Avocado Oil Sourdough Focaccia 

One of the joys of baking focaccia is that you can be as creative as you want. That’s how we stumbled upon the realization that we could swap out traditional olive oil for our fresh-pressed avocado oil. It results in a focaccia with a moist crumb and delicate crust that shines, with a slight green hue from the oil. This recipe is very basic, seasoned only with coarse sea salt, but feel free to top it with whatever you love: chopped rosemary, roasted tomatoes, sliced kalamata olives… you get the idea (see Notes). 

We choose to make all of our breads with sourdough starter rather than baker’s yeast because it results in a bread that is more digestible and nutritious. We also love the tangy aroma and flavor that comes from the fermentation process. If you’re new to making sourdough, check out Molly’s video on how to make and maintain your own starter. And you’ll notice that the recipe uses weight measurements (grams) rather than volume (cups). When baking, it is always better to measure ingredients by weight since it is more accurate and will give you more consistent results. 

Ingredients

  • 305 grams warm filtered water (80°F)
  • 170 grams active sourdough starter
  • 1 tablespoon raw honey
  • 460 grams Edison flour (or all-purpose; see Notes)
  • 1 ½ teaspoon fine sea salt
  • 4 tablespoons unrefined avocado oil
  • Coarse sea salt, to taste

Instructions

  1. In a medium bowl, combine the warm water, starter, and honey. Whisk vigorously until the starter dissolves and the mixture is frothy. Add the flour and mix by hand until no dry bits remain. Add the salt and knead the dough until the salt is incorporated and the dough begins to firm up, 12 to 15 minutes. The dough will be sticky but should eventually pull away from the sides of the bowl.
  2. Cover the dough with a clean damp kitchen towel and set aside in a warm place to rise for 3 to 4 hours. During this time, stretch and fold the dough in the bowl every hour to create strength: reach to the bottom of the bowl and gently pull a handful of the dough up and over itself, folding it to the center. Rotate the bowl and repeat until all the dough has been stretched and folded to the center. Cover and repeat at least 2 more times. After 3 to 4 hours, it should have doubled in size and you should see small bubbles forming on the surface.
  3. Drizzle 2 tablespoons of the avocado oil over a 9 x 13-inch baking sheet. Rub the oil over the bottom and sides of the baking sheet so that it is generously covered. Drizzle 1 tablespoon of the avocado oil on top of the dough so it is well coated. Transfer the dough to the oiled baking sheet and stretch it to cover the surface. Cover with the damp kitchen towel and let rise until puffy and bubbly, 2 to 3 more hours.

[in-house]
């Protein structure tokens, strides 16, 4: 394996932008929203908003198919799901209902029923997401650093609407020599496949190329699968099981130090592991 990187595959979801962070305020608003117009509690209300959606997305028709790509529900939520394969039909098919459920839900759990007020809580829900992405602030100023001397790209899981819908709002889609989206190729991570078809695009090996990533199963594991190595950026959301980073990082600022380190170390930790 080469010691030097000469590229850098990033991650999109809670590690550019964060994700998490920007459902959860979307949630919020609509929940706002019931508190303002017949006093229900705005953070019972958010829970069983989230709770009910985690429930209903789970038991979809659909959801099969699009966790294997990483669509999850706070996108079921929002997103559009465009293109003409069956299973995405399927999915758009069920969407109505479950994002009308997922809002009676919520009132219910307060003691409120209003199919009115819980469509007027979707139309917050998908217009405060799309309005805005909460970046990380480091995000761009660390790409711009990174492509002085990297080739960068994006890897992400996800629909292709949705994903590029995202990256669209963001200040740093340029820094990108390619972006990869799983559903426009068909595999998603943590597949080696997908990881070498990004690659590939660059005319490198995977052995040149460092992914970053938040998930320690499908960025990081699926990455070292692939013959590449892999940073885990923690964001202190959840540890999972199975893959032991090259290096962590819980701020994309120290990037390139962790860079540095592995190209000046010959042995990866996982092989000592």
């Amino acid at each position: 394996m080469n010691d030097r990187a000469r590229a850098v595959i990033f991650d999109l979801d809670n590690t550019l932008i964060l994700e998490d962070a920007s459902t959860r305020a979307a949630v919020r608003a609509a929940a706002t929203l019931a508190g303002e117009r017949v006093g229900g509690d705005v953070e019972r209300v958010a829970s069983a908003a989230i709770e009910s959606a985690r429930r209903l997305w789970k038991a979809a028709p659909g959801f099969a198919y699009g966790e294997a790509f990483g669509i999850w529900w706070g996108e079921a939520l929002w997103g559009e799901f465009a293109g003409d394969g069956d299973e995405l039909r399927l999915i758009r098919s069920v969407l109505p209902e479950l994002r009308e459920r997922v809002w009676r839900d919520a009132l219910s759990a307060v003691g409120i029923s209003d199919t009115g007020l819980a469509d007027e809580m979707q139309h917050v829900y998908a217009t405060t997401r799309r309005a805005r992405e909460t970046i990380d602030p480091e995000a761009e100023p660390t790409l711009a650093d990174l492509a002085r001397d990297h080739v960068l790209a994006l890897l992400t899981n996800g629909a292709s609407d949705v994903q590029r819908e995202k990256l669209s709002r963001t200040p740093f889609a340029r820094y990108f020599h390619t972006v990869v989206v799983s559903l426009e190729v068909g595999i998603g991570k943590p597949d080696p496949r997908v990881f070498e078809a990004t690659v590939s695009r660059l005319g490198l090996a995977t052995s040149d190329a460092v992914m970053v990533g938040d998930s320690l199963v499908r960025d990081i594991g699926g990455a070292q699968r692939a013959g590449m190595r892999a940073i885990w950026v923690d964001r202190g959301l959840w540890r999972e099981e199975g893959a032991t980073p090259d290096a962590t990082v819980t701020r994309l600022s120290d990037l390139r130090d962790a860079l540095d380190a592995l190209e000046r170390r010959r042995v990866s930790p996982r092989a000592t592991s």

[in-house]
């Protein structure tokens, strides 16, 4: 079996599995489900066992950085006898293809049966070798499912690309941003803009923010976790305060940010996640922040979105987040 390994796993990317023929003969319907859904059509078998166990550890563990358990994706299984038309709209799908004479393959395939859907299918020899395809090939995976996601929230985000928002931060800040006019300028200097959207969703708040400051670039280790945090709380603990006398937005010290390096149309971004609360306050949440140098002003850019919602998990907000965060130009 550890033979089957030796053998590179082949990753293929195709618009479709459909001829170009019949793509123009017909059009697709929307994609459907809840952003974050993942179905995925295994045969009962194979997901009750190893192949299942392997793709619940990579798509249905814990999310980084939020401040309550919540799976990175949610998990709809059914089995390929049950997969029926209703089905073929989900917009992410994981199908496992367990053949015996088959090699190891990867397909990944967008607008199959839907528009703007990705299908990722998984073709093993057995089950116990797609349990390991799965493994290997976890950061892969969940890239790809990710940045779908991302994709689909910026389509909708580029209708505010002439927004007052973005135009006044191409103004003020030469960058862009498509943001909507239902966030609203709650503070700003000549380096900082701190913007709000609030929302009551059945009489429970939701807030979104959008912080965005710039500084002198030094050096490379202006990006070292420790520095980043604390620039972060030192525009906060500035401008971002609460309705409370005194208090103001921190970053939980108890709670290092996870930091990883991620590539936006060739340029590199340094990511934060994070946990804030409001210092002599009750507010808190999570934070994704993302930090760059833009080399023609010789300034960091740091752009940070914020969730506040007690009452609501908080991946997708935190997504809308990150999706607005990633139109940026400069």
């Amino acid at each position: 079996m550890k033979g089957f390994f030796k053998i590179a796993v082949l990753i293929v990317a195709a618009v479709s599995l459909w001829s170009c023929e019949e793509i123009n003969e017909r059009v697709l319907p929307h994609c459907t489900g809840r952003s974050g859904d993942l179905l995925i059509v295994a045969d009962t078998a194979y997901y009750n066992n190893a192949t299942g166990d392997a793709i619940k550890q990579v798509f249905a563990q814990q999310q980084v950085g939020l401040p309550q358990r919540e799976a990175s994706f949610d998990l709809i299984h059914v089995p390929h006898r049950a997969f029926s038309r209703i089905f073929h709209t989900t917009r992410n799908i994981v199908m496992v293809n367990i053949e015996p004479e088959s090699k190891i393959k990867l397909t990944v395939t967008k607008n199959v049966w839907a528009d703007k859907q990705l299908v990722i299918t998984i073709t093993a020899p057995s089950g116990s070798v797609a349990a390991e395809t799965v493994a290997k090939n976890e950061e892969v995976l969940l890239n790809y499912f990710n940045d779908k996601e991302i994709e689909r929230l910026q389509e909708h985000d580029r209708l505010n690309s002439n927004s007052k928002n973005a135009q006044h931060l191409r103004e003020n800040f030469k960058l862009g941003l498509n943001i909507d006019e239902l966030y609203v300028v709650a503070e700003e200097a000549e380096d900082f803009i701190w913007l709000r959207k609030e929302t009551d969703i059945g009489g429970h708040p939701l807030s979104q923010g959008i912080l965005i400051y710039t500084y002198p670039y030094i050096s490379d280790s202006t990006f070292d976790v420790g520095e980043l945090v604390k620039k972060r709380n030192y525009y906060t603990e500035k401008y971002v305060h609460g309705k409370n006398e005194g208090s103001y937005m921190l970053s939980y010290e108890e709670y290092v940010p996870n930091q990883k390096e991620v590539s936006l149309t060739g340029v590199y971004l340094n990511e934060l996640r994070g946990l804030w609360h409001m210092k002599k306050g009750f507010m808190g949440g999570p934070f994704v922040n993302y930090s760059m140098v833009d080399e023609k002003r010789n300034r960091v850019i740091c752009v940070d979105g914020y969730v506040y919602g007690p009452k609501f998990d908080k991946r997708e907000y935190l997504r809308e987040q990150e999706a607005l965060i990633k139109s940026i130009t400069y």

4. Preheat the oven to 400°F and position a rack in the middle. Stretch the dough to the corners of the pan and dimple the dough by pressing into it with your fingertips. Drizzle the remaining 1 tablespoon avocado oil over the top and gently rub it over the surface of the dough. Sprinkle with a generous pinch of coarse sea salt.
  5. Bake the focaccia for 10 minutes. Reduce the oven temperature to 375°F and rotate the baking sheet. Bake until golden brown, 5 to 10 minutes more.
  6. Use a metal spatula to gently lift the bread from the pan and transfer it to a wire rack. Let cool for at least 20 minutes before slicing. The cooled focaccia can be tightly wrapped in plastic and stored at room temperature for up to 3 days, or frozen for up to 1 month.

Notes

To add toppings: After baking the focaccia for the first 10 minutes, remove the baking sheet from the oven and scatter the toppings over the bread. Continue baking as instructed in Step 4. If you top your focaccia with cheese or vegetables, be sure to store it in the refrigerator.

 

For this recipe, we like to use Edison flour, which is ground from a single variety of wheat and has a nutty, buttery flavor. If you can’t find it, any all-purpose flour will work well.